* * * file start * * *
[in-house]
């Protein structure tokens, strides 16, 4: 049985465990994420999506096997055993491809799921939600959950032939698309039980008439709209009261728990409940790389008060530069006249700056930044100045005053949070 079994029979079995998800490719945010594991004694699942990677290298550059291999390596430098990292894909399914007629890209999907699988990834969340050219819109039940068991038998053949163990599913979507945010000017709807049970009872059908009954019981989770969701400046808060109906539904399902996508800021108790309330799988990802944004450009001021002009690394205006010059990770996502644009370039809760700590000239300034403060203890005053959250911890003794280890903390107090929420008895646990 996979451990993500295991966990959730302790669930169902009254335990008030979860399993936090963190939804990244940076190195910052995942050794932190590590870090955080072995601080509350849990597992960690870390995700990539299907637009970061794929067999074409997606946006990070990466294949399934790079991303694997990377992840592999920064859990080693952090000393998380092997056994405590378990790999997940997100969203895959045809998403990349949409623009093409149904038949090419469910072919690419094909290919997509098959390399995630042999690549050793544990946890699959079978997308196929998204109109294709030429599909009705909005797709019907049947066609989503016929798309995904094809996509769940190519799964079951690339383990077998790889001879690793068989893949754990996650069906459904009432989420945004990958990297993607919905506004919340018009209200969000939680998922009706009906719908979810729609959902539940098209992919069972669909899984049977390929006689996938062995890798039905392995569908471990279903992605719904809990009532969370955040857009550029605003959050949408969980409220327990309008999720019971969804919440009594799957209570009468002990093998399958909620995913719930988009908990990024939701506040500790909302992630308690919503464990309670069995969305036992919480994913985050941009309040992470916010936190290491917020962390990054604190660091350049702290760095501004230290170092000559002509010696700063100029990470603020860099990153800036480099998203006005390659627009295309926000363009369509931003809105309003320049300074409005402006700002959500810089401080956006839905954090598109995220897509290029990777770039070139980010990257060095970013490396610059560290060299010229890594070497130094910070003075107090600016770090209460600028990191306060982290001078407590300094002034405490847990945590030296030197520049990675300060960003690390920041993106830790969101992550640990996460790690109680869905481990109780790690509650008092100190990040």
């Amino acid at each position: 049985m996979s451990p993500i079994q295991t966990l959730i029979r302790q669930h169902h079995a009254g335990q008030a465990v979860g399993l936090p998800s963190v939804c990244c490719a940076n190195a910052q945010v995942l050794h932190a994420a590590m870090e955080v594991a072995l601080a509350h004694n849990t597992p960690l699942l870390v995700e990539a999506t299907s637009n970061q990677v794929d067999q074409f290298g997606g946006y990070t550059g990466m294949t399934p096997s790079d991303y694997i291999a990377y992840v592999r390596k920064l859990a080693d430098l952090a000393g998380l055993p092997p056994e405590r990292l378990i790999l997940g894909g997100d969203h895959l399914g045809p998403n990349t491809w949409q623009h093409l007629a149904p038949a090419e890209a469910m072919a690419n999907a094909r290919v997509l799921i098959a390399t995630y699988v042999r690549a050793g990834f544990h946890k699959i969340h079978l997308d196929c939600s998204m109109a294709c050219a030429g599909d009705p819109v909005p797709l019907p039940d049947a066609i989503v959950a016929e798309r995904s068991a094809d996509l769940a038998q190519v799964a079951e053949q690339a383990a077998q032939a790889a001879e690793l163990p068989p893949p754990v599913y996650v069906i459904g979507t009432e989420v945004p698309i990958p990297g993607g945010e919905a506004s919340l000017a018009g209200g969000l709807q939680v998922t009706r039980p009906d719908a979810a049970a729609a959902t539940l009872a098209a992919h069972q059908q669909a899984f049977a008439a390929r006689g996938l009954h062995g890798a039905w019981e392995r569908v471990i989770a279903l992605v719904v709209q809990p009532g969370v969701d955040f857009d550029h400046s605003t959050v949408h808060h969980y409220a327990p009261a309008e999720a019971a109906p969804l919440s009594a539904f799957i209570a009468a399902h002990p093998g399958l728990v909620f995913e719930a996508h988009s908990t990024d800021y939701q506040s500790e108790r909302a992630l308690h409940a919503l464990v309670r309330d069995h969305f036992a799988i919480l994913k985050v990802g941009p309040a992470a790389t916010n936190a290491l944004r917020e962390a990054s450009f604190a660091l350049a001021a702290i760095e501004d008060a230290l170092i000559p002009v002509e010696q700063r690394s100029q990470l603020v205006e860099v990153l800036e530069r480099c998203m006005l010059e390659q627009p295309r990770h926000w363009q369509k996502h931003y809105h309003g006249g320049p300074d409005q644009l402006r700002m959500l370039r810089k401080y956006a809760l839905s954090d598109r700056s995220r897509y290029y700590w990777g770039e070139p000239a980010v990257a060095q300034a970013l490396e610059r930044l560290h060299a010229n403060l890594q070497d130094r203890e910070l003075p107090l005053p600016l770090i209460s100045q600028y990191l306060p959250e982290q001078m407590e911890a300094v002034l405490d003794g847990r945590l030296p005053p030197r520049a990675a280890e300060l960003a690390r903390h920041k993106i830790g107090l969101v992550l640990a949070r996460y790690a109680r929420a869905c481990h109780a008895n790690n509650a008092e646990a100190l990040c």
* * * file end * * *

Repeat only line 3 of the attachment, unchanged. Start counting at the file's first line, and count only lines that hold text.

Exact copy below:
């Amino acid at each position: 049985m996979s451990p993500i079994q295991t966990l959730i029979r302790q669930h169902h079995a009254g335990q008030a465990v979860g399993l936090p998800s963190v939804c990244c490719a940076n190195a910052q945010v995942l050794h932190a994420a590590m870090e955080v594991a072995l601080a509350h004694n849990t597992p960690l699942l870390v995700e990539a999506t299907s637009n970061q990677v794929d067999q074409f290298g997606g946006y990070t550059g990466m294949t399934p096997s790079d991303y694997i291999a990377y992840v592999r390596k920064l859990a080693d430098l952090a000393g998380l055993p092997p056994e405590r990292l378990i790999l997940g894909g997100d969203h895959l399914g045809p998403n990349t491809w949409q623009h093409l007629a149904p038949a090419e890209a469910m072919a690419n999907a094909r290919v997509l799921i098959a390399t995630y699988v042999r690549a050793g990834f544990h946890k699959i969340h079978l997308d196929c939600s998204m109109a294709c050219a030429g599909d009705p819109v909005p797709l019907p039940d049947a066609i989503v959950a016929e798309r995904s068991a094809d996509l769940a038998q190519v799964a079951e053949q690339a383990a077998q032939a790889a001879e690793l163990p068989p893949p754990v599913y996650v069906i459904g979507t009432e989420v945004p698309i990958p990297g993607g945010e919905a506004s919340l000017a018009g209200g969000l709807q939680v998922t009706r039980p009906d719908a979810a049970a729609a959902t539940l009872a098209a992919h069972q059908q669909a899984f049977a008439a390929r006689g996938l009954h062995g890798a039905w019981e392995r569908v471990i989770a279903l992605v719904v709209q809990p009532g969370v969701d955040f857009d550029h400046s605003t959050v949408h808060h969980y409220a327990p009261a309008e999720a019971a109906p969804l919440s009594a539904f799957i209570a009468a399902h002990p093998g399958l728990v909620f995913e719930a996508h988009s908990t990024d800021y939701q506040s500790e108790r909302a992630l308690h409940a919503l464990v309670r309330d069995h969305f036992a799988i919480l994913k985050v990802g941009p309040a992470a790389t916010n936190a290491l944004r917020e962390a990054s450009f604190a660091l350049a001021a702290i760095e501004d008060a230290l170092i000559p002009v002509e010696q700063r690394s100029q990470l603020v205006e860099v990153l800036e530069r480099c998203m006005l010059e390659q627009p295309r990770h926000w363009q369509k996502h931003y809105h309003g006249g320049p300074d409005q644009l402006r700002m959500l370039r810089k401080y956006a809760l839905s954090d598109r700056s995220r897509y290029y700590w990777g770039e070139p000239a980010v990257a060095q300034a970013l490396e610059r930044l560290h060299a010229n403060l890594q070497d130094r203890e910070l003075p107090l005053p600016l770090i209460s100045q600028y990191l306060p959250e982290q001078m407590e911890a300094v002034l405490d003794g847990r945590l030296p005053p030197r520049a990675a280890e300060l960003a690390r903390h920041k993106i830790g107090l969101v992550l640990a949070r996460y790690a109680r929420a869905c481990h109780a008895n790690n509650a008092e646990a100190l990040c």